In the Western Magical/Mystery Tradition (WMT) there is a traditional demon called The Dweller on the Threshold. It’s this big scary monster that sits at the door of magic, and blocks the way. It’s got huge teeth and big horns and giant claws for hands, and its swings spread from doorpost to doorpost, and its goat-head and satyr-legs fill the doorway. And its constant refrain is, “this far and no farther. Turn back. This path is not for you.”
And this demon, this Threshold Guardian, is there to warn everyone away from the Work.
I find that every time I do Tai Chi, the threshold guardian manifests in a different way. He says things like, “oh, you’ve lost your count. Oh, you’ve reached eight… that tai chi master you met yesterday only does eight repetitions; you’ve done that. Go on. Give up part of your practice for the sake of doing it that other way. Oh, that set wasn’t very good.”
The threshold guardian manifests every day I do this work. Every day. The nice thing that the Western Magical Tradition says about this Dweller on the Threshold, though, is that he has no power. He is utterly without capability to do anything except mutter at you and criticize your work, and tell you to stop or turn back. That’s his only power, despite his fearsome shape and dreadful appearance, and his association in demonic lore with the Devil himself.
But that is a devil’s power, of course — to tell us to turn back, that we’re neither good enough nor strong enough to continue. And it keeps us in weakness and incapacity until we are unwilling or unable to do anything at all.
As I say, this voice manifests in my work every morning, telling me to stop or even not to start. I can tell how good or how bad a day it will be based on how long it takes to quiet down, and how long it takes for the voice to shut up and recede in the distance, lost behind me as I do the work. Some days, the voice doesn’t vanish until I’m well into the first form; sometimes it shuts up right away.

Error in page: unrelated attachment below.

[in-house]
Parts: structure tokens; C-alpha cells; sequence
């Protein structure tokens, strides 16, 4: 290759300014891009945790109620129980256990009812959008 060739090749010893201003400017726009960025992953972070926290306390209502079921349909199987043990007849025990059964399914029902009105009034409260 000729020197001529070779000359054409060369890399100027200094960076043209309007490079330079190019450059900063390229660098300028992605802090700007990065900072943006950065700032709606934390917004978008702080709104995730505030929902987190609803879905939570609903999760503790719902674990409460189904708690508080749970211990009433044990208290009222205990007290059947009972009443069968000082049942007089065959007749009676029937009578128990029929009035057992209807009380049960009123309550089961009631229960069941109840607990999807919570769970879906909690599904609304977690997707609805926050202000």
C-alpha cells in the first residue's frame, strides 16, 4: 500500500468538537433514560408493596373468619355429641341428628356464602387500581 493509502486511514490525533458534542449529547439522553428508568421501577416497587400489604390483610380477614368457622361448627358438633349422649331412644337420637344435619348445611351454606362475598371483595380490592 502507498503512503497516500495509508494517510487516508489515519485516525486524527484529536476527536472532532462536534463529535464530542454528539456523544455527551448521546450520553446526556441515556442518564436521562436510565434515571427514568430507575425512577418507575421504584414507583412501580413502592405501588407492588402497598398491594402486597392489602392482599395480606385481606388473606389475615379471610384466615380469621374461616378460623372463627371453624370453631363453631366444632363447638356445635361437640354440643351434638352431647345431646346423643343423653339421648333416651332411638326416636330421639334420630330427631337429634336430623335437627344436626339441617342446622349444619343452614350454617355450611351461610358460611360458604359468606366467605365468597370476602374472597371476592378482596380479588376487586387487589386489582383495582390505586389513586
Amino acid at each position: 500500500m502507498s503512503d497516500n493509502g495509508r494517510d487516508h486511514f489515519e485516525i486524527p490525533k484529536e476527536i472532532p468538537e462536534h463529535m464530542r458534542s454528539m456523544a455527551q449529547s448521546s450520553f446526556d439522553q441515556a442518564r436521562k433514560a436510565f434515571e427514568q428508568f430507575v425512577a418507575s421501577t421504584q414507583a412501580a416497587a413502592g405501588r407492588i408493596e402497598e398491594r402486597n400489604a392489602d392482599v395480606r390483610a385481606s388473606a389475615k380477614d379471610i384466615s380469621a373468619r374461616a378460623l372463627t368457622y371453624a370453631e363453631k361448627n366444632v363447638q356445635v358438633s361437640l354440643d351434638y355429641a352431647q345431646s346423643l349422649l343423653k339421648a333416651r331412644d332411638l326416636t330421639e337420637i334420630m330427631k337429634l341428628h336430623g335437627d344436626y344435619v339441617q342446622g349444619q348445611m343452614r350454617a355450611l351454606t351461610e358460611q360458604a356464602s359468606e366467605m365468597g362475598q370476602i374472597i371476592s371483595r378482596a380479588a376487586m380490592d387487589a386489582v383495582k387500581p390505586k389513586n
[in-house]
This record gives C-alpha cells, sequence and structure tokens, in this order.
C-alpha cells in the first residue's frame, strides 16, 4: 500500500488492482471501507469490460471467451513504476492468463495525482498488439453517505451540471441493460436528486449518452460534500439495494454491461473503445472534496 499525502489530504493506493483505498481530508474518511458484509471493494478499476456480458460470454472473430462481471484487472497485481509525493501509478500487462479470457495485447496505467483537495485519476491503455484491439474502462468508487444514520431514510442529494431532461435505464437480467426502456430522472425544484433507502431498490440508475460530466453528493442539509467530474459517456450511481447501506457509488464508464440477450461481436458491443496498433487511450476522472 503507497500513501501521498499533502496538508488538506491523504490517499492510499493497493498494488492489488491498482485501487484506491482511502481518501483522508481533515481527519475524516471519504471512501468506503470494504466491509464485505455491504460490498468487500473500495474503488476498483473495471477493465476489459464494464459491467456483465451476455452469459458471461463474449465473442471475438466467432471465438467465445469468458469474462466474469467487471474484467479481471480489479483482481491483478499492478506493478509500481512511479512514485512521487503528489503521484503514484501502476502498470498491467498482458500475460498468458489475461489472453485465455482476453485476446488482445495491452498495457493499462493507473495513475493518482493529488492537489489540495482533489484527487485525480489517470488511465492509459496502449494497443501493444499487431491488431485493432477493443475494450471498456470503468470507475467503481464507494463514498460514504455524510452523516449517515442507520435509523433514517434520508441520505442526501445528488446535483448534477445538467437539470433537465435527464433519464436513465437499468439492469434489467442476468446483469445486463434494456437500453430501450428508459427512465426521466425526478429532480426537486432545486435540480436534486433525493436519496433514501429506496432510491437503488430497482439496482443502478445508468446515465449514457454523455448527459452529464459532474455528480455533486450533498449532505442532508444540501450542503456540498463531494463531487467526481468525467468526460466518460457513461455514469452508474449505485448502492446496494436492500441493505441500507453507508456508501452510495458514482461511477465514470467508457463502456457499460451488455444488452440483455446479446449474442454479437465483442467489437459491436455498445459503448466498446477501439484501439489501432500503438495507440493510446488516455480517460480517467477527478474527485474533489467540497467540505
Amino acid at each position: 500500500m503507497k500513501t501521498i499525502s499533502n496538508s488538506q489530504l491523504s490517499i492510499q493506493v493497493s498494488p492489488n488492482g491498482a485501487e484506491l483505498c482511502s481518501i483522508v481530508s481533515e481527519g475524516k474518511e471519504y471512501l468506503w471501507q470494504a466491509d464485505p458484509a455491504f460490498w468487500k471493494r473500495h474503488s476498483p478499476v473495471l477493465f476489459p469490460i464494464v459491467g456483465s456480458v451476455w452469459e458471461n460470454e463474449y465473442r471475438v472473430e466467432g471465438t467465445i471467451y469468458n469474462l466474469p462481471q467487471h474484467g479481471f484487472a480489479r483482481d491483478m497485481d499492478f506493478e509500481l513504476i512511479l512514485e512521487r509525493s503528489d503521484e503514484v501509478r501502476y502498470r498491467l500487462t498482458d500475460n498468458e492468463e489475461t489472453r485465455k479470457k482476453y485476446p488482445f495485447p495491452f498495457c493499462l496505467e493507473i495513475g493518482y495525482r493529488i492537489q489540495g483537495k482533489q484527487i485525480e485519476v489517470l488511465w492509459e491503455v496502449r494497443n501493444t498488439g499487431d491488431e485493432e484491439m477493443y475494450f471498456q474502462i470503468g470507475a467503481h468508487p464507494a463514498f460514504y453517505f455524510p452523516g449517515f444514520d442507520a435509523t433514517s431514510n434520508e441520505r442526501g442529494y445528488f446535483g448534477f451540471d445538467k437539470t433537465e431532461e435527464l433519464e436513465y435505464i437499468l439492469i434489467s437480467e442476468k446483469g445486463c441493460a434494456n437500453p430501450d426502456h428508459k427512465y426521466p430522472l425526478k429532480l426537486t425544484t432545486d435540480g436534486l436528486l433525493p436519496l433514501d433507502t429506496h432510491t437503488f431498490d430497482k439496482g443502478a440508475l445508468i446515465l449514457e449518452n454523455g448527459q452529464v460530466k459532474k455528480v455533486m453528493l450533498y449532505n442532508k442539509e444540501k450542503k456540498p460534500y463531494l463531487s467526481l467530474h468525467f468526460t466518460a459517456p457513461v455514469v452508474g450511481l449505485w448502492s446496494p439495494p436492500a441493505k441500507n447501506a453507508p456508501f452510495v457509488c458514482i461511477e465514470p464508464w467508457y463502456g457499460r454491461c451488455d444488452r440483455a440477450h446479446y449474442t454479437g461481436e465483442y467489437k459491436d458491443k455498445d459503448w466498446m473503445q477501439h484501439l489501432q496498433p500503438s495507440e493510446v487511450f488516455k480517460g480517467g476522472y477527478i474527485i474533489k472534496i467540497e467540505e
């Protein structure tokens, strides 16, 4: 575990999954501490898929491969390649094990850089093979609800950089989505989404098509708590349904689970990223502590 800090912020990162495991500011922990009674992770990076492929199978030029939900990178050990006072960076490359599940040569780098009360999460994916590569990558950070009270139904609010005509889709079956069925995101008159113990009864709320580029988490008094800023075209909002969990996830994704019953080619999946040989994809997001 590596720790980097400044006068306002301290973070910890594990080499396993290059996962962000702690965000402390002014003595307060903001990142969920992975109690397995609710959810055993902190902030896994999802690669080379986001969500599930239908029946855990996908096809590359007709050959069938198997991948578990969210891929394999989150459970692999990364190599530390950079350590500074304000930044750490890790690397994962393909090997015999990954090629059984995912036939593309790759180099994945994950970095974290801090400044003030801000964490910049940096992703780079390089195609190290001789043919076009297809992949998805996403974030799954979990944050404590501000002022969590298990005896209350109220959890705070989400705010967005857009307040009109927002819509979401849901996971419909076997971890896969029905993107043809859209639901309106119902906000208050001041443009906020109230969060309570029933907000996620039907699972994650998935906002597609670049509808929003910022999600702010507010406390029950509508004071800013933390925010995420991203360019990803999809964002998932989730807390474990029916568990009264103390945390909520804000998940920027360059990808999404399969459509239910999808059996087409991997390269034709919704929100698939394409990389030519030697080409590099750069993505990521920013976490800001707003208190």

Today, it began yammering at me to stop doing tai chi already, and kept it up all the way through. ”You should just stop now! Oh, you’re done? Ok, well… I’ll go bother someone else now.”
I find that it’s highly helpful to think of this voice as a demon, rather than a unhelpful monologue in my own head. It makes it easier to sweep it away, and ignore its advice. On the other hand, if it is really a demon, I’m sorry if my demon has gone off to bother you. But at the same time, I promise you that this particular demon does not follow through on any of its vague threats. Its only power is to deceive you into not doing hard work… and hard work precedes excellence. Push past the Dweller on the Threshold, no matter how long it takes you. The real rewards are not found in following his advice.